In the Ryan proposal, nobody currently under the age of 55 would be covered by Medicare as it now exists. Instead, people would receive vouchers and be told to buy their own insurance. And even this new, privatized version of Medicare would erode over time because the value of these vouchers would almost surely lag ever further behind the actual cost of health insurance. By the time Americans now in their 20s or 30s reached the age of eligibility, there wouldn’t be much of a Medicare program left.
But what about those who already are covered by Medicare, or will enter the program over the next decade? You’re safe, says the roadmap; you’ll still be eligible for traditional Medicare. Except, that is, for the fact that the plan “strengthens the current program with changes such as income-relating drug benefit premiums to ensure long-term sustainability.”
If this sounds like deliberately confusing gobbledygook, that’s because it is. Fortunately, the Congressional Budget Office, which has done an evaluation of the roadmap, offers a translation: “Some higher-income enrollees would pay higher premiums, and some program payments would be reduced.” In short, there would be Medicare cuts.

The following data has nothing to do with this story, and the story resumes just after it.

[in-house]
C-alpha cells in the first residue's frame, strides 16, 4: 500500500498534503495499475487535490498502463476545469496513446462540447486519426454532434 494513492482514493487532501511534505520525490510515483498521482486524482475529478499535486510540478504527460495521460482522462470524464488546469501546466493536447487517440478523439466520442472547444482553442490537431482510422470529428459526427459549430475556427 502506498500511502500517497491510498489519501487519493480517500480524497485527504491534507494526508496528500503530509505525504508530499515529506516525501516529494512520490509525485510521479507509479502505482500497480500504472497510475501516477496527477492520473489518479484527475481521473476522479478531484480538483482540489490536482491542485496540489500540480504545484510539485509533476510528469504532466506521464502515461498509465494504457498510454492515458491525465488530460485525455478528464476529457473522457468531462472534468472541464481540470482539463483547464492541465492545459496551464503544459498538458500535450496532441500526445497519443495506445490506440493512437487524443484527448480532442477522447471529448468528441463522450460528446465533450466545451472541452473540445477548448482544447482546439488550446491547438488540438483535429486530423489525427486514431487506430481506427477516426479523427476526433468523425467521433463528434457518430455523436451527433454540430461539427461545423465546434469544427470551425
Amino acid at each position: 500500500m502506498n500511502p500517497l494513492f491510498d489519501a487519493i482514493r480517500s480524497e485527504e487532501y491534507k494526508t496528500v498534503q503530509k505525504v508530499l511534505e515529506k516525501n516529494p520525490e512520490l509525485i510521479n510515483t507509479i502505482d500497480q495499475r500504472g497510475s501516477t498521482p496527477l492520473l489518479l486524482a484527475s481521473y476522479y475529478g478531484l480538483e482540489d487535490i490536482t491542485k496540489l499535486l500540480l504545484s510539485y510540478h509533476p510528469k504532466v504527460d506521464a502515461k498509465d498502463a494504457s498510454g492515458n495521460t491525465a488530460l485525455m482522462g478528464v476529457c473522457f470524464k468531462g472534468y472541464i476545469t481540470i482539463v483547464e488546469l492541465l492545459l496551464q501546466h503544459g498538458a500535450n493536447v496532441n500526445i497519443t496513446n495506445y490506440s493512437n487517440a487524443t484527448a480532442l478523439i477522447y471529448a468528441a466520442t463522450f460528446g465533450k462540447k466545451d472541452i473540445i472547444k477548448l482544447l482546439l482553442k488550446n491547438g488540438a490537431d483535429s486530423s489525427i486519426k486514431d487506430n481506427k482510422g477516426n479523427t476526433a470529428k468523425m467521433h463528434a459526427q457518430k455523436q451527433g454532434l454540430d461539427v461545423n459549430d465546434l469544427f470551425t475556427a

And it’s possible to back out the size of those cuts from the budget office analysis, which compares the Ryan proposal with a “baseline” representing current policy. As I’ve already said, the total over the next decade comes to about $650 billion — substantially bigger than the Medicare savings in the Democratic bills.
The bottom line, then, is that the crusade against health reform has relied, crucially, on utter hypocrisy: Republicans who hate Medicare, tried to slash Medicare in the past, and still aim to dismantle the program over time, have been scoring political points by denouncing proposals for modest cost savings — savings that are substantially smaller than the spending cuts buried in their own proposals.
And if Democrats don’t get their act together and push the almost-completed reform across the goal line, this breathtaking act of staggering hypocrisy will succeed.